The Dewpoint: explained
The temperatures are heating up across Michiana, and the humidity is coming with it. This time of year we start checking on the dew point temperatures to know if it is going to feel hotter than the thermometer shows.
With dew point temperatures in the 40s, the air is very dry and is able to evaporate our sweat. Evaporation is a cooling process, so it helps cool us down and moderate our body temperature. The higher the dewpoint is into the 60s and 70s, the more saturated the air is, and our sweat will not evaporate. This keeps our body temperatures high, and makes it feel hotter outside.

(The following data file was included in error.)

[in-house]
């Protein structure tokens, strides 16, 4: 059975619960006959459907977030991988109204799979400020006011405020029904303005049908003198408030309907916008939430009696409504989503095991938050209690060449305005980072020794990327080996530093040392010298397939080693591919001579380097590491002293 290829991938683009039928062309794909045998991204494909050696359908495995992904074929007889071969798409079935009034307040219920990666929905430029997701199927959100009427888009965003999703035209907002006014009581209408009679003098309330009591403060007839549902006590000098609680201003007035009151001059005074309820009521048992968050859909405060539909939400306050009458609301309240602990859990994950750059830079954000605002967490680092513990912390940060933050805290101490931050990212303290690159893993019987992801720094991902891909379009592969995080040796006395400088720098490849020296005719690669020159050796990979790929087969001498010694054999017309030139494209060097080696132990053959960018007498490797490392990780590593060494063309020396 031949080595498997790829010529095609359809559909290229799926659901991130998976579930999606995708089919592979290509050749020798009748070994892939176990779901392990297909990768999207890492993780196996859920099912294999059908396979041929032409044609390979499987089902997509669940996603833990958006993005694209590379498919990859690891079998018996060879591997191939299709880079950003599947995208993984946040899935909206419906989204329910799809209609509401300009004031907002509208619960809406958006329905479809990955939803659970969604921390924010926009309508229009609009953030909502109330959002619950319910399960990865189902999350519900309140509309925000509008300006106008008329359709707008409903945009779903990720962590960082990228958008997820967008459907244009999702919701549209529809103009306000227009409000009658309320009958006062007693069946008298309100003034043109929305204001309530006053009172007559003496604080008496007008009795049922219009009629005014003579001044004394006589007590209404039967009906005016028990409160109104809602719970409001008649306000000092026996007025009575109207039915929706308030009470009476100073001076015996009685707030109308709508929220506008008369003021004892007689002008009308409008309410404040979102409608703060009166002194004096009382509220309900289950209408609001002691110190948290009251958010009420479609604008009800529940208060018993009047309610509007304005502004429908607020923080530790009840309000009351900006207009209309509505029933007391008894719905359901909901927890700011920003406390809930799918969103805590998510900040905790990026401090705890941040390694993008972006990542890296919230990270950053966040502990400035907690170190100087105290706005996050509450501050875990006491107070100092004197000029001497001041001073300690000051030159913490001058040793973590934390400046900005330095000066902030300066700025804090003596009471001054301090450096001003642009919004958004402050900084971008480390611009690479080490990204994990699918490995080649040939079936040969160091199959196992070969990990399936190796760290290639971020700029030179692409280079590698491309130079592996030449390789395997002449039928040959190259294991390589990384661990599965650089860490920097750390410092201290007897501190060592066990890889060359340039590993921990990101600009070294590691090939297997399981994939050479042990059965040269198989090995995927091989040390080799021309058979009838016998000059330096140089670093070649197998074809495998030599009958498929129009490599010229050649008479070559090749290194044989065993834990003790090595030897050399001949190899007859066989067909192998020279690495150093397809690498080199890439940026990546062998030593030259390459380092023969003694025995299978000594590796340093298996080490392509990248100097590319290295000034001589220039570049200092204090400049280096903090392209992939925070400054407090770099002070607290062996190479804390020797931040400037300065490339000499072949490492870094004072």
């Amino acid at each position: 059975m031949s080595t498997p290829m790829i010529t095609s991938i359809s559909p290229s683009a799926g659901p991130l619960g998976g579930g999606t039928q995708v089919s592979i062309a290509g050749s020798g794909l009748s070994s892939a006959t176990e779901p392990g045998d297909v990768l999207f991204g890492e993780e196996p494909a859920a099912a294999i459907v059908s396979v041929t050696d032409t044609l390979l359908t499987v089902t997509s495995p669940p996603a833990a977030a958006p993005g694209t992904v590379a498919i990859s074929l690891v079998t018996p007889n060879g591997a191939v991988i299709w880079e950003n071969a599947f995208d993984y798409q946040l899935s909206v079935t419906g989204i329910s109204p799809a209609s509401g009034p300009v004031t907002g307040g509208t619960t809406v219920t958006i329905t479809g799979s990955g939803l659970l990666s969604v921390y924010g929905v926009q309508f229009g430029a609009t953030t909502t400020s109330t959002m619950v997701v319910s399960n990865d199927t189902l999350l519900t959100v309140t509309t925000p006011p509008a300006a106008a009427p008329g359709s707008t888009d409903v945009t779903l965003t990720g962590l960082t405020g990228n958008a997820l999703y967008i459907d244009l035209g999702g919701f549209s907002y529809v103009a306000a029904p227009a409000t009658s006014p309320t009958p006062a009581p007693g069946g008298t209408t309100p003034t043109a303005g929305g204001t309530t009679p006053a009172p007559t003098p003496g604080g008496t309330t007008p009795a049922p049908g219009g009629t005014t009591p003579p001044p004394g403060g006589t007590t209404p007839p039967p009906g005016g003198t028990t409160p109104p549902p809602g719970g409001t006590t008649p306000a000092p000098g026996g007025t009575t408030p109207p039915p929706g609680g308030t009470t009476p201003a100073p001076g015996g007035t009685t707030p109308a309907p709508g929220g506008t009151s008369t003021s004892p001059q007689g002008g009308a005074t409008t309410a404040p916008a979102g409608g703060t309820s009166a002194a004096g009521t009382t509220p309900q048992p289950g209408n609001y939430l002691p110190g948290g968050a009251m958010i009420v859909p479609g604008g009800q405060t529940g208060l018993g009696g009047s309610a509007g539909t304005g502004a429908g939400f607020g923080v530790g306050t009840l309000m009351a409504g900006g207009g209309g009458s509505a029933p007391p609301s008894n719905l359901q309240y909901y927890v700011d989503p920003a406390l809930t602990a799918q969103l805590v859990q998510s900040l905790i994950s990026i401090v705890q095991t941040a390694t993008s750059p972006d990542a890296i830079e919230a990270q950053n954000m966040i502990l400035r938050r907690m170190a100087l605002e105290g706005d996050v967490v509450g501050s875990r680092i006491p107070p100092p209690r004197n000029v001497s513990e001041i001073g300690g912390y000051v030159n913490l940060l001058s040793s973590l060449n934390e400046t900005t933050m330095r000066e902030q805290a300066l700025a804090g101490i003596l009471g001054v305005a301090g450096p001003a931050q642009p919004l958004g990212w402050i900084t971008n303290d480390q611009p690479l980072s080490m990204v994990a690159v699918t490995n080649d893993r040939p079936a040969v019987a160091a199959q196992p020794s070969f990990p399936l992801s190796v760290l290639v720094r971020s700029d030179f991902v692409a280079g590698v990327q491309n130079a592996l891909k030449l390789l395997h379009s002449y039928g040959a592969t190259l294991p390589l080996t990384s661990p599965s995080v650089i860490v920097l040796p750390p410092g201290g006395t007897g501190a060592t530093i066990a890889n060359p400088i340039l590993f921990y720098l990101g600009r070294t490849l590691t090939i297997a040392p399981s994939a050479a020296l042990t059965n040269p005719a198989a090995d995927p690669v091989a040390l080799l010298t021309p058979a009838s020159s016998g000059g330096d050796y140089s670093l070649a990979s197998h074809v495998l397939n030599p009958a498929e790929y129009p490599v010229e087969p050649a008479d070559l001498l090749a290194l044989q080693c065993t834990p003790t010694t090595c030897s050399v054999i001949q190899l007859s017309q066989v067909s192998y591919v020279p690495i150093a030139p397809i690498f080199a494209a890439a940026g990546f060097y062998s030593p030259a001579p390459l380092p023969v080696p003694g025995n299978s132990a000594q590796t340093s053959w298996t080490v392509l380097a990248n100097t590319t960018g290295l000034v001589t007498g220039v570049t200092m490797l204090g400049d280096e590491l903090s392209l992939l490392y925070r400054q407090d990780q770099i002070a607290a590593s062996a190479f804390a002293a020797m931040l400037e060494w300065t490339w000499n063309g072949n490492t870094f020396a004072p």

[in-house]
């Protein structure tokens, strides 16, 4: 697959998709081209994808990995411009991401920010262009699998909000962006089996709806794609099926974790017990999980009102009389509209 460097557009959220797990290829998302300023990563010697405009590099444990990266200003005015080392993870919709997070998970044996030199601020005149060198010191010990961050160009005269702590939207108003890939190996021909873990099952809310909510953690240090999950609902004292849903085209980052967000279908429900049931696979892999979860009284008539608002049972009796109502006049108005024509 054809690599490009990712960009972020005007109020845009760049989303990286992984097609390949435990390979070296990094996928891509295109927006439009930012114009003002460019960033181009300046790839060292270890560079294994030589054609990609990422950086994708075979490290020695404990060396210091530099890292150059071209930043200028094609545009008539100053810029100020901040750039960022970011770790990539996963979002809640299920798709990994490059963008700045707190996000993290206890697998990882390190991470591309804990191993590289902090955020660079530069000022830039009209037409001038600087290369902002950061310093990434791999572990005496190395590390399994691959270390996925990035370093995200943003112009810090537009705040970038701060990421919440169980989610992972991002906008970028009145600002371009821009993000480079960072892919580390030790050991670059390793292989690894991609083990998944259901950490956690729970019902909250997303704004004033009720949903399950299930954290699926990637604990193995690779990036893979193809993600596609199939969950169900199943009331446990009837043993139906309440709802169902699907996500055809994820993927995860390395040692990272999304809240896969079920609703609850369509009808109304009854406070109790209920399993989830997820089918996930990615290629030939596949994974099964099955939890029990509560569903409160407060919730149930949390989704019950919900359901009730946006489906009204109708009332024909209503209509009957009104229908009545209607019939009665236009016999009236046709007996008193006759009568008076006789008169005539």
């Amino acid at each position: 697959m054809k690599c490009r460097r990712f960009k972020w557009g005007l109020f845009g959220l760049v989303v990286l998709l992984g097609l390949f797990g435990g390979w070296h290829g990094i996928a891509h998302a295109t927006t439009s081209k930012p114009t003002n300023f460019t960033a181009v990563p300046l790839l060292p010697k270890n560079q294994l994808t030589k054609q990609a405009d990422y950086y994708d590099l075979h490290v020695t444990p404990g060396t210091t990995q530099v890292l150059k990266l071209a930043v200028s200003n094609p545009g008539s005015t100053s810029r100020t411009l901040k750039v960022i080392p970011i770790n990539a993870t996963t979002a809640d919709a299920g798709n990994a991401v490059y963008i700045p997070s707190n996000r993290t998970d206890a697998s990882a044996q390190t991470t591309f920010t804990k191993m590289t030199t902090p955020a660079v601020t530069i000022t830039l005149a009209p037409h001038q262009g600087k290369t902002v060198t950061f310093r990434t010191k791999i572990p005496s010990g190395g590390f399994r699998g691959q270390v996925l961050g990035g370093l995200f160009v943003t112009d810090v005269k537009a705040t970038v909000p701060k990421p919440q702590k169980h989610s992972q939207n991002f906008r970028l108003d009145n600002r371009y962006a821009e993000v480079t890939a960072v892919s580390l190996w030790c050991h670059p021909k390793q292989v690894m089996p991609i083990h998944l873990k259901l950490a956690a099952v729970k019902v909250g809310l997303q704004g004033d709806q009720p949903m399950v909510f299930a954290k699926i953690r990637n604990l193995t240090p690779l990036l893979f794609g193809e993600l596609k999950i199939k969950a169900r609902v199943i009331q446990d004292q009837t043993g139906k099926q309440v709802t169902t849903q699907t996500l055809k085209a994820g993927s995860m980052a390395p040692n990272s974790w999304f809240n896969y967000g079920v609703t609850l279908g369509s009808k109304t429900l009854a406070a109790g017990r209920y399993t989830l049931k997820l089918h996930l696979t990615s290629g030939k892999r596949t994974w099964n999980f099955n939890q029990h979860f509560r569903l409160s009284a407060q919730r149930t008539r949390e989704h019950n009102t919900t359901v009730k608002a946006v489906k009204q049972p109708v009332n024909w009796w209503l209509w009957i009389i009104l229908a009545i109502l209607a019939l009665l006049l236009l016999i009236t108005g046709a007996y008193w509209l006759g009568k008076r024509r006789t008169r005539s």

The “feels like” temperature that factors in the humidity is called the Heat Index
Dewpoints are also a good indicator of where thunderstorms will develop. For a thunderstorm to develop, there needs to be three things: instability, lift and moisture. The dewpoint shows us the moisture content of the air.
The dewpoint at ground level has to be at least 55 degrees for a thunderstorm to form. This means that there is sufficient moisture in the air. If dew point temperatures climb into the 60s and 70s, the air is even more moist, and severe thunderstorms become more likely. The reason for this is because moist air is less dense than dry air at the same temperature. Therefore, the moist air will start rising, and rising air creates storms.